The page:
Reading’s Maximillano Baez III is finding his way while on a journey to a career in boxing, and in more ways than one.
Having already found a positive outlet through the sport, Baez is looking to give back as he wants to use his platform to inspire others regardless of where his powerful punches land him in the future.
“I love boxing; I love boxing so much and I’ve been boxing for about eight years,” Baez said. “It’s kind of been my whole life, but inspiring others is what I want to do.
“A couple weeks ago, I had a reality check and I understood that I love boxing, but I feel like God put me on this earth to inspire others. So whether it’s me being a boxer and inspiring others, or whether it’s me being a coach, or me being a janitor, or me being whatever it is, my goal is to just inspire people.
“So boxing is a very important part of my life, but boxing is not the only thing in my life.”
A 19-year-old Muhlenberg grad who trains out of Star City Boxing, which is located at 470 Schuylkill Ave. in Reading and operated by his uncle Alex Betances, Baez recently qualified for next month’s 2024 U.S. Olympic Team Trials for boxing, scheduled to take place Dec. 2-9 in Lafayette, Louisiana.
Baez qualified for the trials by making it to the championship bout of the 2023 USA Boxing Last Chance Qualifier. He defeated Hser Htoo by majority decision in the 112-pound Elite Male Bracket semifinals. After suffering an injury and missing the first three of the five Last Chance Qualifying tournaments, Baez made it to the end of the fifth and final tournament to make it to December’s trials.
“I wasn’t able to compete, (in the first and second Last Chance Qualifying tournaments) because I was hurt,” Baez said, “and then in the third tournament, I got hurt again, which was crazy because I’ve been in previous tournaments and had never gotten hurt like this.
“These tournaments were probably the most important parts of my career and I couldn’t compete.
“At the moment I was just so worried (about qualifying). Throughout that whole camp leading up to that tournament, honestly what was on my mind was continuing to do what God had planned for me and staying focused.
“I believe that He really got me through that fight (against Htoo) and he is most certainly getting me through this camp and what is upcoming.”
Baez already had found a transcendent home at Star City, one that had helped keep him off the streets and grow an extended community of local boxers looking for a positive outlet.
He competed in the 2022 National Junior Olympics alongside Eric Martinez, who also trains at Star City and is from Reading, as well as in the 2022 National Golden Gloves in the 112-pound adult division.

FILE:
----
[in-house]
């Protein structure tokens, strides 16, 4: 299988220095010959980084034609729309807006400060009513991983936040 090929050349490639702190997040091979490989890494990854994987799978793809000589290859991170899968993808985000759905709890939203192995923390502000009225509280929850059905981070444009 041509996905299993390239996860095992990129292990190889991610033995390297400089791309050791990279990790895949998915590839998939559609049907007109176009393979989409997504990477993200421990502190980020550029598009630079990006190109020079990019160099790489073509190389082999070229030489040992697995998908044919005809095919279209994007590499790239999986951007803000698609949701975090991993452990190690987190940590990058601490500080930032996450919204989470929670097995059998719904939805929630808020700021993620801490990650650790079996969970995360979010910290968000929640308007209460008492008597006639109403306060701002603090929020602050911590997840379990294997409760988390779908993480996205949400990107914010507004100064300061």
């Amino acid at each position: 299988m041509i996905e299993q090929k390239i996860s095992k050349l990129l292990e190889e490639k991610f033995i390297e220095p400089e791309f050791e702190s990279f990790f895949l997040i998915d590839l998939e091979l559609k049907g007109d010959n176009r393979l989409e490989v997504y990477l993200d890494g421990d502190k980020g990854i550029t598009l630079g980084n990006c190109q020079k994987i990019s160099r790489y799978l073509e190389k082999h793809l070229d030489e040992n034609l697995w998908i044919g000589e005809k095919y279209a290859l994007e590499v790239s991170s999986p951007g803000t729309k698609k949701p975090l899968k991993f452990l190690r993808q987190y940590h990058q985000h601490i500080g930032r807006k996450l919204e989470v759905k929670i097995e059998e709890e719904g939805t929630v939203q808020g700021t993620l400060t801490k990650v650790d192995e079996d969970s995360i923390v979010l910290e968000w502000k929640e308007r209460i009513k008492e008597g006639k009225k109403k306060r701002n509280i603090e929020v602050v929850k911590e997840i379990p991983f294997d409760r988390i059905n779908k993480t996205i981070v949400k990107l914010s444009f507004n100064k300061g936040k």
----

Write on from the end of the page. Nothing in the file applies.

“I feel like I’ve grown so much mentally, physically and spiritually between Golden Gloves and now,” Baez said. “I think me and my team, our bond has grown so much and I’m excited for the future.”
Additionally, he was a key contributor in Penn State Berks’ “Storytelling for Social Justice” course that teamed with Star City Boxing to compile stories that tell of the impact the organization has made on youth in the Reading area.
The stories were shared at two events as part of the Berks4Peace National Youth Violence Prevention Week from April 25-30: one at Star City Boxing and the other at the “Breaking Barriers, Building Bridges” community event at Penn State Berks.
“At the end of the day, it’s not just a boxing gym to me … it’s a family,” Baez said. “For all the people who work and volunteer here, our goals are to help kids and get them off the street and bring a positive impact into their lives; just as it did my life.
“When I was young, my life wasn’t like this. I didn’t think like I do now and I wasn’t in the best of environments. Me coming to this gym at such a young age and just showing up changed my whole life by being around these guys.
“All these coaches and volunteers, they’re all positive. They know that you can do whatever you want as long as you stay positive and continue to work hard.”
Now, as both his inner circle and faith have grown through boxing, Baez has found another calling through a newfound devotion to his spirituality. He said he hopes that devotion will further him along his path regardless of where boxing takes him.
“I plan to turn pro soon, but I don’t plan to be a boxer forever,” Baez said. “I plan to accomplish as much I can as a boxer and be an inspiring figure in the sport. Later on in my life, I want to become a worship leader and become a pastor, too. That’s been on my mind for these last couple of years because it’s not just about boxing.”
Ultimately, his heightened faith has seemed to put Baez in an even more sound mindset is he tries to qualify for Team USA.
“It means a lot to me,” Baez said, “knowing that all those years of training and all the sacrifices, the early mornings and late nights that I made to get here, it’s all paying off. Of course there will always be more work in the future for me to always get better and to continue to work on, but right now, I know I’m blessed.
“I know I’m blessed in this moment right now and I’m embracing this moment. Everything that I do is in the glory of God. All of my motivation and inspiration is from God and I feel that I am here today because of God.”
Source: Berkshire mont